What it does well: Yeti says the SB5.5 is where trail bikes and gravity bikes intersect. That’s another no BS claim. This is a newer release so we didn’t have a go at it in Carbondale, but we did ride it on Colorado’s Front Range (also home to Yeti). We’ve raved about the efficiency of the brand’s switch technology since inception—the bike “knows” when you’re climbing or descending and responds accordingly. There’s no bobbing on the climb, and coming down it’s like you’re on a different bike. The “Super Bike” 5.5c is just the latest iteration of the impressive SB line. Here too, wide and stiff Boost hubs allow you to run ridiculously fat (2.5-inch up front) aggressive rubber with no lateral slop—even in the 29-inch wheels. On one memorable ride, we took it on the boniest of our local trails. It’s a fast network—but with countless curb-size blocks of sandstone that you hit at speed, plus washy high-speed corners. The day we tested, it was pouring out. The testament? The 5.5c is so efficient that while climbing, you forget you’re riding a downhill rocket ship. The suspension stays active enough to absorb small chunder and get you up and over blocks comfortably. When you turn around up top, it’s like you just swapped bikes with a friend. That’s when the Switch technology kicks in and the suspension opens up—but only if you get it up to speed first. The combination of 5.5-inches of travel and stiff 29-inch wheels only lets the bike consume rough trail at top speed. And it should be noted that a 2.5-inch wide tire on a 29er offers a massive contact patch—almost that of a plus bike.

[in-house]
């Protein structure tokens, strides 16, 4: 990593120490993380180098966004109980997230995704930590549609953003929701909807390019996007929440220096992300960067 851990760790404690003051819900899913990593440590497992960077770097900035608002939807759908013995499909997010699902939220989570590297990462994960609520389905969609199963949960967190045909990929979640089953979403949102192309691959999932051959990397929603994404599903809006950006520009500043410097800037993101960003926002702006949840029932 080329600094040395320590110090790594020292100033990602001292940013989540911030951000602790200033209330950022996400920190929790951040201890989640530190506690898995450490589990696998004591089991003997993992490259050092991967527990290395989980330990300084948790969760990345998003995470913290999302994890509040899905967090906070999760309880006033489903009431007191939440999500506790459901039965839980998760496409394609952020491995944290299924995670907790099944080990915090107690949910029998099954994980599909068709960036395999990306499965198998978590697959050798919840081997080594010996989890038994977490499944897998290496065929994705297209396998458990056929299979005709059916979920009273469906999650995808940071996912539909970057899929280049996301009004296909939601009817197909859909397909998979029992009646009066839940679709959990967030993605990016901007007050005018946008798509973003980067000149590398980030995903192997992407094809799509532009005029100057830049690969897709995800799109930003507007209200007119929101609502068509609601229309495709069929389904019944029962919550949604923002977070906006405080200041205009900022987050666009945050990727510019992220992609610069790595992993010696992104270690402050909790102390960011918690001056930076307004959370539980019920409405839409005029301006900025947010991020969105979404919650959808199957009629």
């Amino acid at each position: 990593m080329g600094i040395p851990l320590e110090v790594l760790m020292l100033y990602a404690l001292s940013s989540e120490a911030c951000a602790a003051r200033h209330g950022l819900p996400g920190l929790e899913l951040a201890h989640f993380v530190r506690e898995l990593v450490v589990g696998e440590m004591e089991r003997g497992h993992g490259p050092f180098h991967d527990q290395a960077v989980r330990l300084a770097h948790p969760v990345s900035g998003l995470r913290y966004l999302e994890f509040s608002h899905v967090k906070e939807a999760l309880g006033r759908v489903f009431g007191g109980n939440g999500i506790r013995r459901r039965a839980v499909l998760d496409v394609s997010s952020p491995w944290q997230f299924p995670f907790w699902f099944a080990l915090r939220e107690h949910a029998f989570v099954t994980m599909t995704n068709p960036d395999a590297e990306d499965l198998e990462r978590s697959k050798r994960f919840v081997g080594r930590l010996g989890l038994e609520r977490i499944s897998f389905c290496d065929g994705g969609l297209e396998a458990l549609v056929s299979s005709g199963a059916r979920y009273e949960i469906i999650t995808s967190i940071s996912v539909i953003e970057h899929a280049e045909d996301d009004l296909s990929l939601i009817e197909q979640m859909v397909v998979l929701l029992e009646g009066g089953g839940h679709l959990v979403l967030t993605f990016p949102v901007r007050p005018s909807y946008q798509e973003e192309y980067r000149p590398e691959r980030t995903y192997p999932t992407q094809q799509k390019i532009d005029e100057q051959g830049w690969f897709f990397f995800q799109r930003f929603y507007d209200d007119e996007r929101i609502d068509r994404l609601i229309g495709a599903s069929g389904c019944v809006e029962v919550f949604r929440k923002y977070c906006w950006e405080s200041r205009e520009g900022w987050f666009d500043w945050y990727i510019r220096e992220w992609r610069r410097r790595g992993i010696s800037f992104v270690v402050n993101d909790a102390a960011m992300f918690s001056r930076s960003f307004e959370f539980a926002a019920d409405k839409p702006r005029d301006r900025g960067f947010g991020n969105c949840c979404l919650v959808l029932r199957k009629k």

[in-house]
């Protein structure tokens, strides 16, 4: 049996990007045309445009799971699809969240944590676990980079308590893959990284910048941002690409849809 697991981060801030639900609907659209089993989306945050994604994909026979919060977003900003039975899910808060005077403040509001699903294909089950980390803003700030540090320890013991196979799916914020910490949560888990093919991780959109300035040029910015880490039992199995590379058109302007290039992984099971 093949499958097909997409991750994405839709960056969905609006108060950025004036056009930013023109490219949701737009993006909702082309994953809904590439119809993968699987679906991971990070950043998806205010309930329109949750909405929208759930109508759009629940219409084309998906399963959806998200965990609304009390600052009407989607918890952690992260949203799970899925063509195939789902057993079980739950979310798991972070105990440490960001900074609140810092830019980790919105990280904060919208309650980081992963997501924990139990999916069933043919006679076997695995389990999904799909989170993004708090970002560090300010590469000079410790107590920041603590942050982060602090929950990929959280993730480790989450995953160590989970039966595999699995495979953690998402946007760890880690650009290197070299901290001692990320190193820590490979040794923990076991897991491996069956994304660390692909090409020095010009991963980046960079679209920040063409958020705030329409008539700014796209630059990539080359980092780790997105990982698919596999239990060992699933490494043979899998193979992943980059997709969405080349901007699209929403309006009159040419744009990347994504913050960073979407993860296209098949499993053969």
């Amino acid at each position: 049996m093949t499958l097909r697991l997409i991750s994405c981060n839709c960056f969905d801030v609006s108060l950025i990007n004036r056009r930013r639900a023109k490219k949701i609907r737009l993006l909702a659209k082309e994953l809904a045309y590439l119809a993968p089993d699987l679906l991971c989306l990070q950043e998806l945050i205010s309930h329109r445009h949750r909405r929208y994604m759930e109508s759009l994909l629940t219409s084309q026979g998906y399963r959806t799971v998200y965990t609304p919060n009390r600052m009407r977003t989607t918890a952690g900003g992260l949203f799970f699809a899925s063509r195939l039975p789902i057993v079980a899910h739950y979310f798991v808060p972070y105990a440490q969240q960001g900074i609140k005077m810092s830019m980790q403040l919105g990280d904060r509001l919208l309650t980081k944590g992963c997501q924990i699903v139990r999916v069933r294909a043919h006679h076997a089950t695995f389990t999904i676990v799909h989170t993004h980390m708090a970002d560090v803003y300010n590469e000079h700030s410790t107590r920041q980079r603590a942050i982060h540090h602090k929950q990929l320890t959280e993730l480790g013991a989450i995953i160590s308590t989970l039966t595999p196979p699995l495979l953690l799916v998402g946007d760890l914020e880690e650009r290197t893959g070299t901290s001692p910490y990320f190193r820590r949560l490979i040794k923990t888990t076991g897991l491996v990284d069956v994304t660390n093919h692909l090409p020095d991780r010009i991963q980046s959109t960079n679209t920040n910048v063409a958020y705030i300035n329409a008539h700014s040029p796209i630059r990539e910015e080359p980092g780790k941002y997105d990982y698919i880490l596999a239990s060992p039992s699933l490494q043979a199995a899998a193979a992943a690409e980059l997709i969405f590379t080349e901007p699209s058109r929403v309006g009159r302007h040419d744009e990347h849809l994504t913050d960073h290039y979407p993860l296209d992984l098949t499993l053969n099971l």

What it does poorly: Don’t confuse efficient with super lightweight. You never bog down in the midstroke on the 5.5c, but there is a noticeable weight penalty on extended climbs. The SB bikes aren’t squishy trail bikes either: The tradeoff for that efficient pedaling is a loss of some slow-speed comfort.
So who’s it for? Without getting too prescriptive, this is just a tremendous mountain bike, but it’s made for a specific mindset. The bike works best when pushed through backcountry terrain—opening up the Switch tech and settling into the suspension. If you ride it easy you’re missing the point. 28.1 lbs.